BHA calls for implementation of Lords’ digital single market report

BHA calls for implementation of Lords’ digital single market report

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A House of Lords report recommending greater accountability and transparency of online travel agents has been welcomed by the British Hospitality Association.

The BHA is calling for the Competition and Markets Authority to adopt the report’s recommendations.

The House of Lords select committee ‘Online Platforms and the Digital Single Market’ report comes in response to European Commission consultation on how the largest online platforms use their market power and whether current regulation and competition law is effective in the digital economy.

The report recommends critical scrutiny by competition authorities of parity clauses and recommends that the Competition and Markets Authority urgently order a market investigation into the online travel sector.

It calls for a speedier process for resolving competition law questions, proposing interim measures be used to stop anti-competitive practices, time limits be applied to negotiations and the development of sector based codes of practice.

The European Commission should also amend the Unfair Consumer Practices Directive so that platforms are required to make available the criteria on which they provide ratings and search results and their policies for handling negative reviews, as well as clearly distinguishing between user reviews and paid promotions.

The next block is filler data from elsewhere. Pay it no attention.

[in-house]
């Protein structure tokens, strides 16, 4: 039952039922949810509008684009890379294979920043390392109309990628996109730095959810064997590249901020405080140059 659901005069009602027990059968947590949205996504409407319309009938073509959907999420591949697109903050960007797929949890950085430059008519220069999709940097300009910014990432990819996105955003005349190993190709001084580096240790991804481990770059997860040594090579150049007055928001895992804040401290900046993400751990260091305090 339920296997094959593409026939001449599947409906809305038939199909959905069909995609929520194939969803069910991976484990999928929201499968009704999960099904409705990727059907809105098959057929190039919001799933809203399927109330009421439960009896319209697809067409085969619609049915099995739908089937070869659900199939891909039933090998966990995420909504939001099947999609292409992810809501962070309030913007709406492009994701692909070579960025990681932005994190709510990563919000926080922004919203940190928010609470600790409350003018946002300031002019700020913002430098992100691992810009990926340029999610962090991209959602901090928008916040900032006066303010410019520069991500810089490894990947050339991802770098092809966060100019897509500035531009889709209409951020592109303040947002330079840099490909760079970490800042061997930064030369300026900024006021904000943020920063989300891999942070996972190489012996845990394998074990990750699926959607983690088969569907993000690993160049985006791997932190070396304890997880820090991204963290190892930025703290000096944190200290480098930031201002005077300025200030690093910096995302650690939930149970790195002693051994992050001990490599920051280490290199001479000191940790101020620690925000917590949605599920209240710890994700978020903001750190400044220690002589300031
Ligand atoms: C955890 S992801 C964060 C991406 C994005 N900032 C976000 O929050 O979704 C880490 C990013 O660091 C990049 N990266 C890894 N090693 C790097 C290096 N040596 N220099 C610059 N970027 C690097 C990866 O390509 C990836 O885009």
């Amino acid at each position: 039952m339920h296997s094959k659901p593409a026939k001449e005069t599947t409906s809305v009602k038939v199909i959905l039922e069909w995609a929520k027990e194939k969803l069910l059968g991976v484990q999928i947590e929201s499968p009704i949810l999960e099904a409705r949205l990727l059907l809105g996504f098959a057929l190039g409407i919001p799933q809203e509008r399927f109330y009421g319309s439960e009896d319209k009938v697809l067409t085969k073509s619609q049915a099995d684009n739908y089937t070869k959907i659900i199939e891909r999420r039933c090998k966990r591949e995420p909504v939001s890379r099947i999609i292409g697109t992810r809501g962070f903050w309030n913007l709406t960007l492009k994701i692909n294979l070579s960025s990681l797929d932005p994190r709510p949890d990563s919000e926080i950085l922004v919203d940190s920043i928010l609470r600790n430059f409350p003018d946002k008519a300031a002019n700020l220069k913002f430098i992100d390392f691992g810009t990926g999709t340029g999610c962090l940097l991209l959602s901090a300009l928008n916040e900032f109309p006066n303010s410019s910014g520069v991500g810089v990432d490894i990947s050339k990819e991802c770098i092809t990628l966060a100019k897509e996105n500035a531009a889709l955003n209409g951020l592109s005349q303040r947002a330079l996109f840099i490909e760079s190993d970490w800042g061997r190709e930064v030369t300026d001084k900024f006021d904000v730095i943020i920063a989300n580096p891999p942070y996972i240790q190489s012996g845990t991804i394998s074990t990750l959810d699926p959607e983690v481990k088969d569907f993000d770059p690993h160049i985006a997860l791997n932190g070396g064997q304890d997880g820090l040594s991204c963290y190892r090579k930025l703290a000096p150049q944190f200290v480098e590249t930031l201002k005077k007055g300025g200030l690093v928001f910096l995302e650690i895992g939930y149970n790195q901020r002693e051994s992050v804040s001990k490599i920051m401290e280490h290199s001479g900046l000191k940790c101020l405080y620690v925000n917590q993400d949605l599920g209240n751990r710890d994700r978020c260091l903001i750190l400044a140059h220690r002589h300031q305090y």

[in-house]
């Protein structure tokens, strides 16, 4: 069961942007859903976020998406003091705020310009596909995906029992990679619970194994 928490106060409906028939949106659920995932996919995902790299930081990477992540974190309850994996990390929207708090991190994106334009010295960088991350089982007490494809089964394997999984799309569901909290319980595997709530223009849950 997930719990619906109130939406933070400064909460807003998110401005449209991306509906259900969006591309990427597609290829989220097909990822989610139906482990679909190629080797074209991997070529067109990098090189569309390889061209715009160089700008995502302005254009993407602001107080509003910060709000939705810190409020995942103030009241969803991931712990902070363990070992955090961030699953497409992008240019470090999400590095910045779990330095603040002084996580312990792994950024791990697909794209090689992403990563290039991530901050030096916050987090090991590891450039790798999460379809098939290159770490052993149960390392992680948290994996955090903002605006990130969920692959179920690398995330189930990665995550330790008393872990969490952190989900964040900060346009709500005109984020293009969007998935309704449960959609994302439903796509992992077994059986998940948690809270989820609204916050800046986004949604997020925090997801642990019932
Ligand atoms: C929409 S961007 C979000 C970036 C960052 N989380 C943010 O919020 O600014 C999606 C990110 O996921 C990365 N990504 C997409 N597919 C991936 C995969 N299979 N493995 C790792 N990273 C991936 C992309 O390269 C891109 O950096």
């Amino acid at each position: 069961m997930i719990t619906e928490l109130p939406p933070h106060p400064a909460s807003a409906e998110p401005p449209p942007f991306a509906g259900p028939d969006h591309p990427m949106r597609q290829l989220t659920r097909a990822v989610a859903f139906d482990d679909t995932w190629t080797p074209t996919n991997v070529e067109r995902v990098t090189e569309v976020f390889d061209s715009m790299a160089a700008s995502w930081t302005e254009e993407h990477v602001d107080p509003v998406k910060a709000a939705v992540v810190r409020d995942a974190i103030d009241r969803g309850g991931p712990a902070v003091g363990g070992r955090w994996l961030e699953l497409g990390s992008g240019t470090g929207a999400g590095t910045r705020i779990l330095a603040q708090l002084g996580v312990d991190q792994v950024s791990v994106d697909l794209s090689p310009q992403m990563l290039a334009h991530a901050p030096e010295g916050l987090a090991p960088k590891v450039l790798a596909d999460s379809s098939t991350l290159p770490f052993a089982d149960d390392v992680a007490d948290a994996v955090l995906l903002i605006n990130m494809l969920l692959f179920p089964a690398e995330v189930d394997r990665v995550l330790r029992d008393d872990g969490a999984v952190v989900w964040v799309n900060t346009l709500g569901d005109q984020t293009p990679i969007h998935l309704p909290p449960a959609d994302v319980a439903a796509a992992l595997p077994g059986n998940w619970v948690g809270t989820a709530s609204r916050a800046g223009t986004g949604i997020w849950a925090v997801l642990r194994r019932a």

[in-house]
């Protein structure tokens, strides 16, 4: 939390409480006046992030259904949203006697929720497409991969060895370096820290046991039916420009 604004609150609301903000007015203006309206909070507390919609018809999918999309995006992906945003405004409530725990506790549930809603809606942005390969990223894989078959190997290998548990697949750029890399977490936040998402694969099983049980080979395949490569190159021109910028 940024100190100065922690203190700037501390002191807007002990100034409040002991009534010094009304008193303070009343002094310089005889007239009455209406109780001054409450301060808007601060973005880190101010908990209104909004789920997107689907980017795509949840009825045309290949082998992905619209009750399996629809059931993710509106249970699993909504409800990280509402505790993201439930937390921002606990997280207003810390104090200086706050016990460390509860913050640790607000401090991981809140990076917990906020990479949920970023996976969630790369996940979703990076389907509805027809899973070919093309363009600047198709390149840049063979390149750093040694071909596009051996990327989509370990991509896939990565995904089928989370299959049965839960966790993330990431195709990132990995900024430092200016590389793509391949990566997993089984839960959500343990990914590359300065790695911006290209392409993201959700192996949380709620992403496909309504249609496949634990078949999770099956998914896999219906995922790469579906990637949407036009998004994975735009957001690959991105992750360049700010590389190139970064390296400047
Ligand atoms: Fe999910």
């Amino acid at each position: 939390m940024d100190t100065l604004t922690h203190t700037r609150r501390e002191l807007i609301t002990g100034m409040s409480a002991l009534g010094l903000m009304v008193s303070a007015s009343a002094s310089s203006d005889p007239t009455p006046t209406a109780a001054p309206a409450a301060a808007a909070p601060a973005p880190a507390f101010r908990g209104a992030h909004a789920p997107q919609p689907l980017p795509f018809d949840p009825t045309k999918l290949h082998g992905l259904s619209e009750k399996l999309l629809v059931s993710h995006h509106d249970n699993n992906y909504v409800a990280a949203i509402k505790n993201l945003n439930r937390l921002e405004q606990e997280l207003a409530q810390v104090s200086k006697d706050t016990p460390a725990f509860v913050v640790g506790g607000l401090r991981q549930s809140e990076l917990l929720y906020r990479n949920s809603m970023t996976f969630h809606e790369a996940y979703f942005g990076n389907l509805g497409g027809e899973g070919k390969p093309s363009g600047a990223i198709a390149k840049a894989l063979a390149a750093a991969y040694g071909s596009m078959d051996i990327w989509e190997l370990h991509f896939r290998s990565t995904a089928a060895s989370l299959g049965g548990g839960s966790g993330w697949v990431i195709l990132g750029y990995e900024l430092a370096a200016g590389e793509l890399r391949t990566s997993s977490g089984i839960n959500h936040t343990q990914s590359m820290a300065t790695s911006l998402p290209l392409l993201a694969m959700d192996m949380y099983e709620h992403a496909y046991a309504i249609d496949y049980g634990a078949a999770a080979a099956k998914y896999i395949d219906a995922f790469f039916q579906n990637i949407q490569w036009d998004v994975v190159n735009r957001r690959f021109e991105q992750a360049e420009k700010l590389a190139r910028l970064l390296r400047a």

Chief executive, Ufi Ibrahim, said: “These OTAs wield vast power and hold our industry hostage by commanding punitive rates of commission.

“We are pleased that this influential committee is proposing Europe-wide steps to enable our industry to challenge anti-competitive online practices when they arise.

“The BHA calls upon on the government and policy makers in the European Commission to support our lobbing in this area and get engaged – this is a significant step forward for our industry and we want to see the momentum continue.”

The BHA has been lobbying for an outright ban on rate parity clauses – which it claims prevents hotels from offering lower rates than those on the online booking sites where they are listed.

It also wants to see more effective and faster methods for resolving competition and consumer protection issues and codes of practice for online platforms together with transparency for consumers in rankings, ratings and reviews.

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